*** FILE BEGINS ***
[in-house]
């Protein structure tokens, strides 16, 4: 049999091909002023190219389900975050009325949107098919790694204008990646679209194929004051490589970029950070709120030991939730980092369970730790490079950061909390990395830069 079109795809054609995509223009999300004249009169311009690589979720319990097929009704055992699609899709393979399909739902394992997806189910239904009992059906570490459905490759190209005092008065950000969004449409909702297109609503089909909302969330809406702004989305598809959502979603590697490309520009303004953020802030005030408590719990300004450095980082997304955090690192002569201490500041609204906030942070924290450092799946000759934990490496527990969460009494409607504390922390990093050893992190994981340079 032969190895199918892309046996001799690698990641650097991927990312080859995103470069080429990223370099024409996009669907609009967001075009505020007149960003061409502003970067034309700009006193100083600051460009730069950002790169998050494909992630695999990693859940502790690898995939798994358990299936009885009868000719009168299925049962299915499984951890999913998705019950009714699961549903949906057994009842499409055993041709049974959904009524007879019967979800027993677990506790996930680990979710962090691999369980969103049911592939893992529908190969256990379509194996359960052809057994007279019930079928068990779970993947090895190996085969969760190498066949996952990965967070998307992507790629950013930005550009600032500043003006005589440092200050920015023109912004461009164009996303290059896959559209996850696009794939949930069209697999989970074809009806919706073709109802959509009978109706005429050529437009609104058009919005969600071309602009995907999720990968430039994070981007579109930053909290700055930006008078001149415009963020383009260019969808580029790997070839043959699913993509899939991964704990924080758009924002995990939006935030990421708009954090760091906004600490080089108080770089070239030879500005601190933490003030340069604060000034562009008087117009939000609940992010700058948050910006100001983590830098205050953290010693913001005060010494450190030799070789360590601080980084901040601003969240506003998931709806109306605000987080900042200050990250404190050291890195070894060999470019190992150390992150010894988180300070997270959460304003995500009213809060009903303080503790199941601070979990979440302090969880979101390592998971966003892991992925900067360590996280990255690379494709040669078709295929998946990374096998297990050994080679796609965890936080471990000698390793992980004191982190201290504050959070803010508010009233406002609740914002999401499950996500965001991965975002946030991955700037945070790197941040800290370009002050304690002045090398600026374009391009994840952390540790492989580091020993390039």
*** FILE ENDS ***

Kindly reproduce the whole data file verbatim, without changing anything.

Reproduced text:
[in-house]
């Protein structure tokens, strides 16, 4: 049999091909002023190219389900975050009325949107098919790694204008990646679209194929004051490589970029950070709120030991939730980092369970730790490079950061909390990395830069 079109795809054609995509223009999300004249009169311009690589979720319990097929009704055992699609899709393979399909739902394992997806189910239904009992059906570490459905490759190209005092008065950000969004449409909702297109609503089909909302969330809406702004989305598809959502979603590697490309520009303004953020802030005030408590719990300004450095980082997304955090690192002569201490500041609204906030942070924290450092799946000759934990490496527990969460009494409607504390922390990093050893992190994981340079 032969190895199918892309046996001799690698990641650097991927990312080859995103470069080429990223370099024409996009669907609009967001075009505020007149960003061409502003970067034309700009006193100083600051460009730069950002790169998050494909992630695999990693859940502790690898995939798994358990299936009885009868000719009168299925049962299915499984951890999913998705019950009714699961549903949906057994009842499409055993041709049974959904009524007879019967979800027993677990506790996930680990979710962090691999369980969103049911592939893992529908190969256990379509194996359960052809057994007279019930079928068990779970993947090895190996085969969760190498066949996952990965967070998307992507790629950013930005550009600032500043003006005589440092200050920015023109912004461009164009996303290059896959559209996850696009794939949930069209697999989970074809009806919706073709109802959509009978109706005429050529437009609104058009919005969600071309602009995907999720990968430039994070981007579109930053909290700055930006008078001149415009963020383009260019969808580029790997070839043959699913993509899939991964704990924080758009924002995990939006935030990421708009954090760091906004600490080089108080770089070239030879500005601190933490003030340069604060000034562009008087117009939000609940992010700058948050910006100001983590830098205050953290010693913001005060010494450190030799070789360590601080980084901040601003969240506003998931709806109306605000987080900042200050990250404190050291890195070894060999470019190992150390992150010894988180300070997270959460304003995500009213809060009903303080503790199941601070979990979440302090969880979101390592998971966003892991992925900067360590996280990255690379494709040669078709295929998946990374096998297990050994080679796609965890936080471990000698390793992980004191982190201290504050959070803010508010009233406002609740914002999401499950996500965001991965975002946030991955700037945070790197941040800290370009002050304690002045090398600026374009391009994840952390540790492989580091020993390039």